Can Redux manage just a boolean?

redux reducer toggle boolean
why do we need redux
redux onclick
when to add redux
is redux worth it
redux store toggle
immutable js toggle boolean
redux toggle button

I have a piece of state in my React & Redux App dealing with authentication. It's a boolean.

I'd like to simplify grabbing this piece of state from the Redux store but can't find examples of this.

Is this approach a bad idea? I know that mutating state is not the correct approach. I'm not sure if this constitutes a mutation though.

import {
} from '../actions/types';

let INITIAL_STATE = false

export default function( state = INITIAL_STATE, action) {
  switch(action.type) {
      return !state

      return state

      return state

      return !state

      return state;

This is perfectly fine. Because you are not mutating anything from the state.

Yes, You are not mutating the state. Because your state is just a boolean value and you are returning the opposite value of your state. But you are not making any change to the state.

const value = true;
console.log(!value) // This will not change the value directly but it just returns false

But try to use a key in the state. In future, if you want to add some more keys. You don't have to do so many changes.

reactjs - Can Redux manage just a boolean?, and you pass in the new state to the action creator like `updateBooleanThing(​true)` to enable describing the state to move towards explicitly, but leaves it to the reducer to handle instead. - Ryan. Sign in to reply If the flag gets in a bad state, toggling it will forever be the opposite of what's it's supposed  The actions triggered just have a boolean as payload (the open state of a certain menu), so I've ruled out that an excessive payload will be the problem. I've also uninstalled and reinstalled it again, but the problem persists. I even remoded the hot module replacement for reducers just in case but it didn't fix it.

When your state is just a boolean, you aren't actually mutating the state by writing !state, since boolean, string and number values are immutable.

Also it might not be a bad idea to store just a boolean in the reducer state. However you must read You Might not need Redux to undestand more on when you should and should not use redux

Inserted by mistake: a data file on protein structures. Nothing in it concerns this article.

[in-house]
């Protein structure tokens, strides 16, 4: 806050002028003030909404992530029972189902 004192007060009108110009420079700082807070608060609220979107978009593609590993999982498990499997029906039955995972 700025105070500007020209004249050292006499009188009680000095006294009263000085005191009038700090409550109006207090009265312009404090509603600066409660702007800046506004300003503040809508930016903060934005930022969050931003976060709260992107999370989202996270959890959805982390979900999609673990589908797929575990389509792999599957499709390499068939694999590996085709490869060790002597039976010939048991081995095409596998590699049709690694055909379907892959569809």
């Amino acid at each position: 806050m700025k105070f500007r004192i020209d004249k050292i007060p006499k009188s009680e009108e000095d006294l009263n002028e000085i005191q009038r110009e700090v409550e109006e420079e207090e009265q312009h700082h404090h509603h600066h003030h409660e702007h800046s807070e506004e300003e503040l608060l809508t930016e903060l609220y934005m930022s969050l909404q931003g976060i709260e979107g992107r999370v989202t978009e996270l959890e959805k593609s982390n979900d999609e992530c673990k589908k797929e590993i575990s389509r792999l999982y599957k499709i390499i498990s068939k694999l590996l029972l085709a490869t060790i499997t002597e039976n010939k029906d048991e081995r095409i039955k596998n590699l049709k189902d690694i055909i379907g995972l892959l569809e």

Redux actions for simple booleans, We learnt this years ago, but it seems we need to re-learn it in React where the In the case of these 3 booleans, there would be 8 distinct states to handle. A better approach can be seen in the use of enums over booleans. #Redux FAQ: Organizing State #Table of Contents Do I have to put all my state into Redux? Should I ever use React's setState()? Can I put functions, promises, or other non-serializable items in my store state?

You can try this enhancer redux-named-reducers

Then your reducer is simplified to something like this:

authModule.reduce(AUTHENTICATED, { isAuthenticated: true })
AUTHENTICATION_REMOVE], { isAuthenticated: false })

Then you can access authentication state from anywhere like this:


I'm being very strict with the authentication state here to be set only when authenticated, and unset for everything else, but you can adjust as you see fit.

How to Avoid the “Boolean Trap” When Designing React Components, [6.1.1] False boolean values are being filtered out of values #1993. Closed was cumbersome behavior with dirty/pristine/initialization management. You can't simply set anything to undefined as redux-form supports both  filterText is the controlled value of the filter text, put this on an input 's value. handleChange should be called whenever the input changes to update the filter. sorting is the same as Table; a boolean that indicates if the table is currently sorting.

[6.1.1] False boolean values are being filtered out of values · Issue , For now, don't handle any actions. // and just return the state given to us. return state. } Now let's handle SET_VISIBILITY_FILTER . All it needs to do is to change​  Redux solves these problems by using pure reducers instead of event emitters. It's unfortunate that many still choose a framework based on whether it uses switch statements in the documentation. If you don't like switch, you can use a custom createReducer function that accepts a handler map, as shown in “reducing boilerplate”. #Handling More Actions

Reducers, That one single reducer function ultimately needs to do several things: The reducer needs to handle this case by supplying a default state value before or a specialized data structure, but most libraries assume that the top-level value is a  Technically, a container component is just a React component that uses store.subscribe() to read a part of the Redux state tree and supply props to a presentational component it renders. You could write a container component by hand, but we suggest instead generating container components with the React Redux library's connect() function, which provides many useful optimizations to prevent unnecessary re-renders.

Basic Reducer Structure, It has become popular recently in applications due to the benefits it can bring. This page primarily covers adding type checking for the Redux core, and only gives shorter examples of using TS TS infers type: (state: RootState) => boolean. By the way, because the actions are bound to the store, they are just pure functions :) Now create your component. With Redux Zero your component can focus 100% on the UI and just call the actions that will automatically update the state:

  • If you're authenticated and in some way manages to authenticate again, you're not authenticated?
  • I guess this would be one edge case. However I was reading about design patterns recently and I really do believe in this saying right here.